The value or price of a Domaine de la Romanée-Conti wine cannot be calculated by a simple price/earnings ratio. On the secondary market a price of $20,000 for a bottle of la Romanée-Conti is the minimum, and an average production of 5500 bottles per year gives rise to gross sales of $110 million a year. But such calculations are irrelevant. The families are not going to sell, period. The French Government would not condone a sale to a non-French bidder at any price. And now it is a case of the Domaine seeking to restrain prices. Highly sought after by collectors in the US, Japan, the UK, Germany, Switzerland, Belgium, and recently China, all the Domaine’s releases are on allocation: the distributors in various countries take what they are offered. Bottles are numbered, and the Domaine has made it clear to its distributors that if a wine is sold shortly after delivery, those responsible won’t be allocated wines the next year. Quiet cash sales that don’t create a ripple continue, of course.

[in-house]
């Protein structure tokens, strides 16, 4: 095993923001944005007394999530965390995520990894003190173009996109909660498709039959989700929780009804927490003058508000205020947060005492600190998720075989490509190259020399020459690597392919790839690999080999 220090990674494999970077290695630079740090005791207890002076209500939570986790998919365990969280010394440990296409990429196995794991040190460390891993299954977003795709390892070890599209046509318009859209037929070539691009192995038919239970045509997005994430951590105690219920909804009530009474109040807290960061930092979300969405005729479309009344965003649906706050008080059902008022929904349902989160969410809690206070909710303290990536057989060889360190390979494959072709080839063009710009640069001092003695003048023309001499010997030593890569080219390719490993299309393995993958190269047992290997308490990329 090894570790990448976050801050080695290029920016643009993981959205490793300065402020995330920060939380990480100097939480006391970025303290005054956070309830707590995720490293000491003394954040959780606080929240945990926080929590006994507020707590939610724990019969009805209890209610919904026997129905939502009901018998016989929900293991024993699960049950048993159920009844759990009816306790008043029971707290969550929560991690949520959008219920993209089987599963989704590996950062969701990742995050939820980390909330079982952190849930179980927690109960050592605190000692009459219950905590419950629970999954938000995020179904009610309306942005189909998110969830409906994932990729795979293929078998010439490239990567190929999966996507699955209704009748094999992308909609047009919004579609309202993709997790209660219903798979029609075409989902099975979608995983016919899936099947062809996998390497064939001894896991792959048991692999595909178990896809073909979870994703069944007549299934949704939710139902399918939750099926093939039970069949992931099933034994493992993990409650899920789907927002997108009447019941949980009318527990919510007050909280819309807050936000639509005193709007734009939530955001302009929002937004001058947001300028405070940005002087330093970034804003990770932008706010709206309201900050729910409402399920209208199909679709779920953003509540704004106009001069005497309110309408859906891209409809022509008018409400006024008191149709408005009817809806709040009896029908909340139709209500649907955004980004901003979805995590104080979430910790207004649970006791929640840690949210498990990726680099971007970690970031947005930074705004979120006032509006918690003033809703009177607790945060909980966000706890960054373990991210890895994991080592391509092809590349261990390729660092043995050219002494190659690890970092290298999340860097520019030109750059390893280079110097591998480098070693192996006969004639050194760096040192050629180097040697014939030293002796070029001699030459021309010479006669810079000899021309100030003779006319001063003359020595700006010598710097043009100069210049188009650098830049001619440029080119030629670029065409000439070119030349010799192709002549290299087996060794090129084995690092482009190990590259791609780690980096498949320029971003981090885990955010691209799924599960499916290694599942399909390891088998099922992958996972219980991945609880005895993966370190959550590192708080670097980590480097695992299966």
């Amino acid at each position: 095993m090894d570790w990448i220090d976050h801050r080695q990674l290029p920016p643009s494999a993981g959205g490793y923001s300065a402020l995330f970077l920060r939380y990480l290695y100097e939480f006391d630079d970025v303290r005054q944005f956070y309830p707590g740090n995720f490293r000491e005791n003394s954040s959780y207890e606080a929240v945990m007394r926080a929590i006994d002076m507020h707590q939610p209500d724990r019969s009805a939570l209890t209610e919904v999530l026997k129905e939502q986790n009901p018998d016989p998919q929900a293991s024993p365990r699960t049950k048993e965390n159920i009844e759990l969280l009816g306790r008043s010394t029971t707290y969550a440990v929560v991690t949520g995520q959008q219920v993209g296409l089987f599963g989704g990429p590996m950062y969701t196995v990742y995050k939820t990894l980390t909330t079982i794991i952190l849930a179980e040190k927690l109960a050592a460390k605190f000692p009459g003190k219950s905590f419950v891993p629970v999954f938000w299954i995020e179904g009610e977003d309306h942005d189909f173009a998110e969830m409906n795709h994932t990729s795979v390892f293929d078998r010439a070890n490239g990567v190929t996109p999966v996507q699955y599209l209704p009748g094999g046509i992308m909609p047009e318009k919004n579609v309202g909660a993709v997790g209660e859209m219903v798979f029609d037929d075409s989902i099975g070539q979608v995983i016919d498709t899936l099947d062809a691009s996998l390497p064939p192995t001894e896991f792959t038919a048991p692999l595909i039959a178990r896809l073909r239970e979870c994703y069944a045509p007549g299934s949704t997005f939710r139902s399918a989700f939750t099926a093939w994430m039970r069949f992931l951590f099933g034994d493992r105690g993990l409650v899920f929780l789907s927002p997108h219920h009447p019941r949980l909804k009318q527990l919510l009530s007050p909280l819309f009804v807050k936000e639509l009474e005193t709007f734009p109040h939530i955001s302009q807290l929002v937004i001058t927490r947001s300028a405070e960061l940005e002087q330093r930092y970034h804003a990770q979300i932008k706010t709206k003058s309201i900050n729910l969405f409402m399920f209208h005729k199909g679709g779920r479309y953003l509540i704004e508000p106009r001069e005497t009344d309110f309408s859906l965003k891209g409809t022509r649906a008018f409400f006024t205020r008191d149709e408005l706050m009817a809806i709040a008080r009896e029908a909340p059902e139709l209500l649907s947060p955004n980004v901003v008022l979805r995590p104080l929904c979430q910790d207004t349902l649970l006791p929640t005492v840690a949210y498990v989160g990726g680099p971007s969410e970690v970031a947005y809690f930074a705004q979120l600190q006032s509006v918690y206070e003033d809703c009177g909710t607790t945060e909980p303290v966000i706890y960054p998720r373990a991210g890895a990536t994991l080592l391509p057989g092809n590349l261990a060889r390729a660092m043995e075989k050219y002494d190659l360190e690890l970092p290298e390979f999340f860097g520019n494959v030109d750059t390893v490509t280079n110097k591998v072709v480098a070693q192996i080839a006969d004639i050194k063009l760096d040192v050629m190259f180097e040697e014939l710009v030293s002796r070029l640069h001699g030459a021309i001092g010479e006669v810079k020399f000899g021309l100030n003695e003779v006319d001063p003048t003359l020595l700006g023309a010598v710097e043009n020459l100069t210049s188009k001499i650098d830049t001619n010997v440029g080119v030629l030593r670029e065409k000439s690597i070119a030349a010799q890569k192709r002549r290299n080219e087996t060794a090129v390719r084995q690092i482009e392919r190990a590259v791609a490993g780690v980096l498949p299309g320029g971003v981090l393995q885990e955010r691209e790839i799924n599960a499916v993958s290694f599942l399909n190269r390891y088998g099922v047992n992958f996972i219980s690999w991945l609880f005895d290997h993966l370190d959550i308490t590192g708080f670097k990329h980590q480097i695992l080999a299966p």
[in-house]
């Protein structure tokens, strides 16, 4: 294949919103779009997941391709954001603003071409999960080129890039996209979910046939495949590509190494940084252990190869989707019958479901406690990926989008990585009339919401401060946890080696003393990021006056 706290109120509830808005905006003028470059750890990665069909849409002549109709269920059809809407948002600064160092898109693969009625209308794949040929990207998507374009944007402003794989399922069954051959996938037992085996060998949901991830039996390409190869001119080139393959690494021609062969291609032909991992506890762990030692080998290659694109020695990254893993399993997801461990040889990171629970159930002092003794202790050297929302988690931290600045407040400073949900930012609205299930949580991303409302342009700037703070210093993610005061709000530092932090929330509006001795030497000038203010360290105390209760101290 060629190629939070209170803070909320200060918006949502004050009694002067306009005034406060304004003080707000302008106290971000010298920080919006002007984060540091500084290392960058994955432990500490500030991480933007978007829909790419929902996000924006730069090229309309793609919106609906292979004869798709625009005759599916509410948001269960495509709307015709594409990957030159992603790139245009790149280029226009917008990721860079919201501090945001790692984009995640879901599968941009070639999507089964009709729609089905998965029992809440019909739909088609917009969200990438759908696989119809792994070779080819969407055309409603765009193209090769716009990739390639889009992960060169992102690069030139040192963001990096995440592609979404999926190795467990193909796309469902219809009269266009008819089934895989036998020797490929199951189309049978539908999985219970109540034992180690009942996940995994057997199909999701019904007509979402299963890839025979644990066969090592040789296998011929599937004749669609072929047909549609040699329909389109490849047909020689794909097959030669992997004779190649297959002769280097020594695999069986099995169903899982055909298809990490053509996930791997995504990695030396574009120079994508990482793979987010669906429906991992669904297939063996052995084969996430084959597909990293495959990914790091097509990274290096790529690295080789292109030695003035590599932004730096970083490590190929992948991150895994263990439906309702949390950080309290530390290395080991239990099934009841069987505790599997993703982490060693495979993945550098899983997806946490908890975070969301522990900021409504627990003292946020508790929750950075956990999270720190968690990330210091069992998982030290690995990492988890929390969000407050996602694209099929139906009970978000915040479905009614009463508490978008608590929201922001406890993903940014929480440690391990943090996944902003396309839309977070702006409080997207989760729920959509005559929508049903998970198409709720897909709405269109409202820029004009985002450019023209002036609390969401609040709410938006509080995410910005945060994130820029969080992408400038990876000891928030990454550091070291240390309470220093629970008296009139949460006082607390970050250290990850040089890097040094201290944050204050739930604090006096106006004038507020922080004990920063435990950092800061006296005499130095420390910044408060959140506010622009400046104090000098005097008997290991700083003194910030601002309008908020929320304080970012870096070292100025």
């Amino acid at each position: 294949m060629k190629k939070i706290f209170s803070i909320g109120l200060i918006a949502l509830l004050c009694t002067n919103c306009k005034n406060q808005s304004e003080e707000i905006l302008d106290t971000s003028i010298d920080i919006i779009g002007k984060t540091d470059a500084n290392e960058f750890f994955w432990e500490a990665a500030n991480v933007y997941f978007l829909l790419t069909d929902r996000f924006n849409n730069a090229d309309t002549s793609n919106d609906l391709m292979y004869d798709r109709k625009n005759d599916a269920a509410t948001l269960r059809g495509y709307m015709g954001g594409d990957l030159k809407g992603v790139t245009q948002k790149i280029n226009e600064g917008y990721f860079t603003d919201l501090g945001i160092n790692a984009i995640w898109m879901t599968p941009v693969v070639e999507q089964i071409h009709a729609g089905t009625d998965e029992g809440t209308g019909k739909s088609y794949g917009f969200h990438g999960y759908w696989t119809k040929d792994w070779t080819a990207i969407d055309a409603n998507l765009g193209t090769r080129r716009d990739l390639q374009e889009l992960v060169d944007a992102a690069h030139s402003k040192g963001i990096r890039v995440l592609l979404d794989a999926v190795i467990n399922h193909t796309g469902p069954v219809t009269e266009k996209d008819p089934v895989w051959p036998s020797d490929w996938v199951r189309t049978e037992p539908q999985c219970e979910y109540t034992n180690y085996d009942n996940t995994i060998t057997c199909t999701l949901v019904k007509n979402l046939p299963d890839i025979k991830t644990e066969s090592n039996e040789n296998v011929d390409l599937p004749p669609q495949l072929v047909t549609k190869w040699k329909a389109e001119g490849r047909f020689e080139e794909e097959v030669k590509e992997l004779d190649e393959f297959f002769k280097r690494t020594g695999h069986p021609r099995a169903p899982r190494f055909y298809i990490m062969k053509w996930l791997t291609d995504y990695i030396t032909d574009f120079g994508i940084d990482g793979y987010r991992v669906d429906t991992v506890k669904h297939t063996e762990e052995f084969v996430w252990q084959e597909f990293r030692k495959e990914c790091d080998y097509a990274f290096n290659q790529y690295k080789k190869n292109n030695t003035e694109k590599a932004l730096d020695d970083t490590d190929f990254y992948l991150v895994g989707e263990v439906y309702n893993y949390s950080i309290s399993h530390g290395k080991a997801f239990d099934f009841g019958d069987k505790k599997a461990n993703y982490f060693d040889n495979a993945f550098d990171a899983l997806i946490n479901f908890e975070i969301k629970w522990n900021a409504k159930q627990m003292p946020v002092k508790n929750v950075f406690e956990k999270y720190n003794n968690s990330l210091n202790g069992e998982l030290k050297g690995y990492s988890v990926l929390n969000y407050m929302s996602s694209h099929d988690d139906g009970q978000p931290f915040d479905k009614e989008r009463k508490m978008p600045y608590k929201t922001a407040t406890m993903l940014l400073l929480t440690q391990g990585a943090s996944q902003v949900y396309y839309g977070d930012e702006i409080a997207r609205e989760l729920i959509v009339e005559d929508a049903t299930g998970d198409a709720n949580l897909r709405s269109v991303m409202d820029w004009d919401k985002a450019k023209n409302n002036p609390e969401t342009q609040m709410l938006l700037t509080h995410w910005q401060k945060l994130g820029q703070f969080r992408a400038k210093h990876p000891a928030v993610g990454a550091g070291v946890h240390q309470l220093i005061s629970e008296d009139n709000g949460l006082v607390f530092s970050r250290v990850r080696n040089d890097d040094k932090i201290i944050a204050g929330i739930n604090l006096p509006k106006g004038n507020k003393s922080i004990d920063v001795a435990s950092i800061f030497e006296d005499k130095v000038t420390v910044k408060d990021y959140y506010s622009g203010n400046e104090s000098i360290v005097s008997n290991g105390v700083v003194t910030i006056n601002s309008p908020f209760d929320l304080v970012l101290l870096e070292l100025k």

As collecting swelled my cellar – eventually to 10,000 bottles – I was constantly on the lookout for bottles from the Domaine. But even in the early years they were seldom, if ever, to be found on retailers’ shelves. I have bought DRCs at Christie’s auctions in London, from Negociants (the Australian distributors since 1984) and direct from the Domaine. The oldest bottles were from 1942, some notable vintages being 1948, 1962, 1971 and (my all-time favourite) 1978.